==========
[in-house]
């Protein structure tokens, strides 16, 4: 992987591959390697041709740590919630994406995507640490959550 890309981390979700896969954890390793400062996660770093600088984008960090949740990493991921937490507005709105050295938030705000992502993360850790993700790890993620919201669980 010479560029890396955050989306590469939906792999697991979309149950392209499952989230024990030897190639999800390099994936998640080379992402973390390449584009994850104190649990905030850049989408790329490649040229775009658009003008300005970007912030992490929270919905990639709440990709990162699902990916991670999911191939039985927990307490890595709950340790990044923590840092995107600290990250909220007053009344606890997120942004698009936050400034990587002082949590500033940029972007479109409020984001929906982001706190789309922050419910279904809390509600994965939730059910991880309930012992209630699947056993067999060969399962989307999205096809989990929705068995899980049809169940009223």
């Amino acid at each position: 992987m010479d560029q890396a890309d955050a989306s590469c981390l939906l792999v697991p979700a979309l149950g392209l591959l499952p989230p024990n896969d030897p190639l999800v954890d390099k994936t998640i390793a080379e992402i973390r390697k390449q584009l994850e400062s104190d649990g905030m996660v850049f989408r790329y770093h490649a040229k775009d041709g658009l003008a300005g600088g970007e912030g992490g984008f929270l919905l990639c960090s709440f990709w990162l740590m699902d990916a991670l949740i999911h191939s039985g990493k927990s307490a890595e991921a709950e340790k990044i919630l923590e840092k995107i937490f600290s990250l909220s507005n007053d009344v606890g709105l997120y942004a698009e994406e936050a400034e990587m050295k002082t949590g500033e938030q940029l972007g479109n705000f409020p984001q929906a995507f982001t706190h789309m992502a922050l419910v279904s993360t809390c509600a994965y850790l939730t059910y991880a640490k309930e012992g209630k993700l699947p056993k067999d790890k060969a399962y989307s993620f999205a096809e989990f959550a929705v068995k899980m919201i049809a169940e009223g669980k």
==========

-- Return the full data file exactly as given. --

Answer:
[in-house]
């Protein structure tokens, strides 16, 4: 992987591959390697041709740590919630994406995507640490959550 890309981390979700896969954890390793400062996660770093600088984008960090949740990493991921937490507005709105050295938030705000992502993360850790993700790890993620919201669980 010479560029890396955050989306590469939906792999697991979309149950392209499952989230024990030897190639999800390099994936998640080379992402973390390449584009994850104190649990905030850049989408790329490649040229775009658009003008300005970007912030992490929270919905990639709440990709990162699902990916991670999911191939039985927990307490890595709950340790990044923590840092995107600290990250909220007053009344606890997120942004698009936050400034990587002082949590500033940029972007479109409020984001929906982001706190789309922050419910279904809390509600994965939730059910991880309930012992209630699947056993067999060969399962989307999205096809989990929705068995899980049809169940009223």
């Amino acid at each position: 992987m010479d560029q890396a890309d955050a989306s590469c981390l939906l792999v697991p979700a979309l149950g392209l591959l499952p989230p024990n896969d030897p190639l999800v954890d390099k994936t998640i390793a080379e992402i973390r390697k390449q584009l994850e400062s104190d649990g905030m996660v850049f989408r790329y770093h490649a040229k775009d041709g658009l003008a300005g600088g970007e912030g992490g984008f929270l919905l990639c960090s709440f990709w990162l740590m699902d990916a991670l949740i999911h191939s039985g990493k927990s307490a890595e991921a709950e340790k990044i919630l923590e840092k995107i937490f600290s990250l909220s507005n007053d009344v606890g709105l997120y942004a698009e994406e936050a400034e990587m050295k002082t949590g500033e938030q940029l972007g479109n705000f409020p984001q929906a995507f982001t706190h789309m992502a922050l419910v279904s993360t809390c509600a994965y850790l939730t059910y991880a640490k309930e012992g209630k993700l699947p056993k067999d790890k060969a399962y989307s993620f999205a096809e989990f959550a929705v068995k899980m919201i049809a169940e009223g669980k």